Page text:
Photo: Laura Moore/Flickr
Waves batter the Lake Erie shoreline. Ohio's north coast is an inland sea - Erie is the 4th largest of the Great Lakes in surface area. And it is the shallowest, with an average depth of just 62 feet.
Because of its shallowness, Lake Erie is prone to vicious wave action generated by storms pushed along by high winds. Conditions on the lake can go from placid to savage in the blink of an eye, making it one of the world's most dangerous water bodies. Many a ship has been unwillingly moored in Davey Jones' locker, on the floor of the lake. Indeed, one of the highest densities of shipwrecks anywhere on the globe rest on Erie's bottom.
Stretching 241 miles from stem to stern, Lake Erie is bookended by the port cities of Toledo, Ohio, and Buffalo, New York.
As anyone residing in these parts knows, we've had some roof-shaking, limb-cracking, umbrella-obliterating high winds the past few days. This front roared out of the west, and barreled down the center of Erie.
And this created an exceptional example of a fascinating hydrological phenomenon known as a seiche. Inhabitants of the lake are fully aware of seiches, whether or not they know them by name, but many non-lake people are surprised to learn about seiches.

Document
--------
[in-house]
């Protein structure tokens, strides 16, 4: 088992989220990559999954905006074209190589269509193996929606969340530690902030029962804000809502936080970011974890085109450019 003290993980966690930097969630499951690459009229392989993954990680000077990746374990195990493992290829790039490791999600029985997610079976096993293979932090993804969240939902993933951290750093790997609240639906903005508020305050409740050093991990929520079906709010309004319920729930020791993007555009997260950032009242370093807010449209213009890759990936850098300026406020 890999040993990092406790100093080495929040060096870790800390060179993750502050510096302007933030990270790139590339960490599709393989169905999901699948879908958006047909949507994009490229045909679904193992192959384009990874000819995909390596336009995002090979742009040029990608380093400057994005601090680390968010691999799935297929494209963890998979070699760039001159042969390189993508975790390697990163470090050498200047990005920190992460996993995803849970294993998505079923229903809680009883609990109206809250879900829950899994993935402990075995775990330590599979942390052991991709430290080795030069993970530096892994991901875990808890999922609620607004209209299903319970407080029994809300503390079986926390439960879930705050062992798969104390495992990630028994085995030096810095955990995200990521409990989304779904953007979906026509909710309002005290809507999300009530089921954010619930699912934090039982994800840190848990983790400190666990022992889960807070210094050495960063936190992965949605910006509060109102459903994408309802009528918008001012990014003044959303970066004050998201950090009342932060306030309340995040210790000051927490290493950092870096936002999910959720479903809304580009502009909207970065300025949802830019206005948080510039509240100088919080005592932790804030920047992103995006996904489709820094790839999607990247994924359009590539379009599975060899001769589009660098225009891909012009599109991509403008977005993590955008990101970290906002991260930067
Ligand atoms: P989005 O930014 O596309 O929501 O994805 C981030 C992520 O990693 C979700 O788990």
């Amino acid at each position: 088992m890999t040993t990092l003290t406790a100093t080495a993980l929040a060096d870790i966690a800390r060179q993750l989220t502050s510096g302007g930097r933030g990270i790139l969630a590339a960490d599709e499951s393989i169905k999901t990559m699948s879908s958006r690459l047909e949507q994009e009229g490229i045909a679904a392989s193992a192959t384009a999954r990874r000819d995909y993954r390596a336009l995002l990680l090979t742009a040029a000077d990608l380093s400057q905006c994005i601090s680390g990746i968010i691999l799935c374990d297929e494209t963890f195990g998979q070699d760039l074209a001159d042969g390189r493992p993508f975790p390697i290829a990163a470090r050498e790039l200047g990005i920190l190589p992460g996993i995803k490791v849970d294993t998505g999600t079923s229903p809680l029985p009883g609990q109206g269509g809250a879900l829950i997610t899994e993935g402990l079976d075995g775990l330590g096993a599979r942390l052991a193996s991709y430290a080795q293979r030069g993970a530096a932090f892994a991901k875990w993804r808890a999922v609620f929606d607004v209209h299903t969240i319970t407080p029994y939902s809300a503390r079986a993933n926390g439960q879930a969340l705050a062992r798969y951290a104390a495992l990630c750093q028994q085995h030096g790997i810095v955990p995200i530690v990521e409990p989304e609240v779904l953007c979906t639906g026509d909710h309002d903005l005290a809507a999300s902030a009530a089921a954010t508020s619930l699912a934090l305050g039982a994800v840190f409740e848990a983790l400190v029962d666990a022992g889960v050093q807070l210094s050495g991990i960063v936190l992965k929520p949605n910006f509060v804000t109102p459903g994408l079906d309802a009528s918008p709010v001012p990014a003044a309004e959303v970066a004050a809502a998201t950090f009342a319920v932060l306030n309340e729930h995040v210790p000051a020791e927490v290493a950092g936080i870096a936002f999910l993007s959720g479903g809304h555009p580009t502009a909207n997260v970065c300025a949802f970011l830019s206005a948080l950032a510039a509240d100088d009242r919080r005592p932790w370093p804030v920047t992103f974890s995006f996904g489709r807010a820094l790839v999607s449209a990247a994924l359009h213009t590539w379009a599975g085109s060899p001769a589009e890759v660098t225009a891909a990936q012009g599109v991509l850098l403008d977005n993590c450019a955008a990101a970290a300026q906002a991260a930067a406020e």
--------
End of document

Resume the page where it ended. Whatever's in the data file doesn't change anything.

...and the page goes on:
Basically, a seiche is a wind-driven massive shift of water - high prolonged winds push Erie's water from one end to the other, causing water to pile up at a higher depth on the downwind side. It's as if you took a bowl of water, and blasted your hair dryer into the bowl from the side. As long as you kept the air flowing, water would stay higher on the far side of the bowl.
Yesterday's gales produced one humdinger of a seiche on Lake Erie. The chart above, from yesterday, shows the sudden drop in water level at Toledo.
Well, all of the water - Lake Erie holds some 116 cubic miles of the stuff! - has to go somewhere. And that would be Buffalo, at the eastern end. Soon after Toledo lost ELEVEN feet of water, Buffalo's water level spiked by 11 feet. That's a Seiche Royale!